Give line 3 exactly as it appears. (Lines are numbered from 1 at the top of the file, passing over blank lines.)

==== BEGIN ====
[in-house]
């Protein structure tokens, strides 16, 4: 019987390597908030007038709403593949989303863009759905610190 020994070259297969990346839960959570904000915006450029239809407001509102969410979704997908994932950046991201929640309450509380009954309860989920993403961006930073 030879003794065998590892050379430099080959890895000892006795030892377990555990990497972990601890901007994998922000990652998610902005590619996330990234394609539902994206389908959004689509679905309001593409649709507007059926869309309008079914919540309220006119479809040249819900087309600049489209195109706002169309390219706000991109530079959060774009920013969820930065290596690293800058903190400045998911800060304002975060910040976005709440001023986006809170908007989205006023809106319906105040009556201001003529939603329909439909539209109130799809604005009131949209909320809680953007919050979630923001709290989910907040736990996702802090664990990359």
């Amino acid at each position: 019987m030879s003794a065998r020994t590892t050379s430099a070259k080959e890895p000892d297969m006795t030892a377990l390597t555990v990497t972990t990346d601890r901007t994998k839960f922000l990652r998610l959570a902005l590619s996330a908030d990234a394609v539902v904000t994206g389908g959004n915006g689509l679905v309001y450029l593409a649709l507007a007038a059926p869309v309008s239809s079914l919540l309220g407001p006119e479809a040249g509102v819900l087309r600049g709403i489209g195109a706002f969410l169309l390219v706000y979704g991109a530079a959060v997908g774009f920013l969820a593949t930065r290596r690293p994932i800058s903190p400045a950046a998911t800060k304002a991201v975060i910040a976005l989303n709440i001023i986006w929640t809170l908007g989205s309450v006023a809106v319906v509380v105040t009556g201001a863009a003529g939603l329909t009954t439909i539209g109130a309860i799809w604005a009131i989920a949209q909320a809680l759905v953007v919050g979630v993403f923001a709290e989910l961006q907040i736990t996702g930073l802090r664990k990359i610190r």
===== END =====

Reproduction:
């Amino acid at each position: 019987m030879s003794a065998r020994t590892t050379s430099a070259k080959e890895p000892d297969m006795t030892a377990l390597t555990v990497t972990t990346d601890r901007t994998k839960f922000l990652r998610l959570a902005l590619s996330a908030d990234a394609v539902v904000t994206g389908g959004n915006g689509l679905v309001y450029l593409a649709l507007a007038a059926p869309v309008s239809s079914l919540l309220g407001p006119e479809a040249g509102v819900l087309r600049g709403i489209g195109a706002f969410l169309l390219v706000y979704g991109a530079a959060v997908g774009f920013l969820a593949t930065r290596r690293p994932i800058s903190p400045a950046a998911t800060k304002a991201v975060i910040a976005l989303n709440i001023i986006w929640t809170l908007g989205s309450v006023a809106v319906v509380v105040t009556g201001a863009a003529g939603l329909t009954t439909i539209g109130a309860i799809w604005a009131i989920a949209q909320a809680l759905v953007v919050g979630v993403f923001a709290e989910l961006q907040i736990t996702g930073l802090r664990k990359i610190r």